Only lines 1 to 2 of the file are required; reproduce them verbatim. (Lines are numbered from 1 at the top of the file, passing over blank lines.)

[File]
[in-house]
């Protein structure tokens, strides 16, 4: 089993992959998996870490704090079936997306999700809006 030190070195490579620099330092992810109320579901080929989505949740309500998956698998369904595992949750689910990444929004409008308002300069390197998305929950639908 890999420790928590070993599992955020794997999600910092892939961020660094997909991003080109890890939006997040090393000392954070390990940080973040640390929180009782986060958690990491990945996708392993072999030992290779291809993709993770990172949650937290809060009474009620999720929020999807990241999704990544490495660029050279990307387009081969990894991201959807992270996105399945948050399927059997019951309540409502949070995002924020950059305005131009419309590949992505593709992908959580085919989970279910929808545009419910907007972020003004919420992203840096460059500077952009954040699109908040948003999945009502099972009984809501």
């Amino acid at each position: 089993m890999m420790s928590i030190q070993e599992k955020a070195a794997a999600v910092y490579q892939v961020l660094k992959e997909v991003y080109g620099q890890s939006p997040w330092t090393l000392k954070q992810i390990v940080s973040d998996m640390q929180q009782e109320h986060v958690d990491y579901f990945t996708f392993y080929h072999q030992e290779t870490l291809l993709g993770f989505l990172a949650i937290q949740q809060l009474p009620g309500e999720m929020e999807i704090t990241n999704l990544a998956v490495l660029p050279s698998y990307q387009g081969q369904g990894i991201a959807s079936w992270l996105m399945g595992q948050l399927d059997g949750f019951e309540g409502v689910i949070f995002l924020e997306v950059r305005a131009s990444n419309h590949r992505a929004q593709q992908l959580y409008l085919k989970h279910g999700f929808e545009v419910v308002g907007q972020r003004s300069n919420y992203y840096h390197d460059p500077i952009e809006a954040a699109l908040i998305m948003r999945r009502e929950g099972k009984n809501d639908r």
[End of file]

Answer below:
[in-house]
């Protein structure tokens, strides 16, 4: 089993992959998996870490704090079936997306999700809006 030190070195490579620099330092992810109320579901080929989505949740309500998956698998369904595992949750689910990444929004409008308002300069390197998305929950639908 890999420790928590070993599992955020794997999600910092892939961020660094997909991003080109890890939006997040090393000392954070390990940080973040640390929180009782986060958690990491990945996708392993072999030992290779291809993709993770990172949650937290809060009474009620999720929020999807990241999704990544490495660029050279990307387009081969990894991201959807992270996105399945948050399927059997019951309540409502949070995002924020950059305005131009419309590949992505593709992908959580085919989970279910929808545009419910907007972020003004919420992203840096460059500077952009954040699109908040948003999945009502099972009984809501």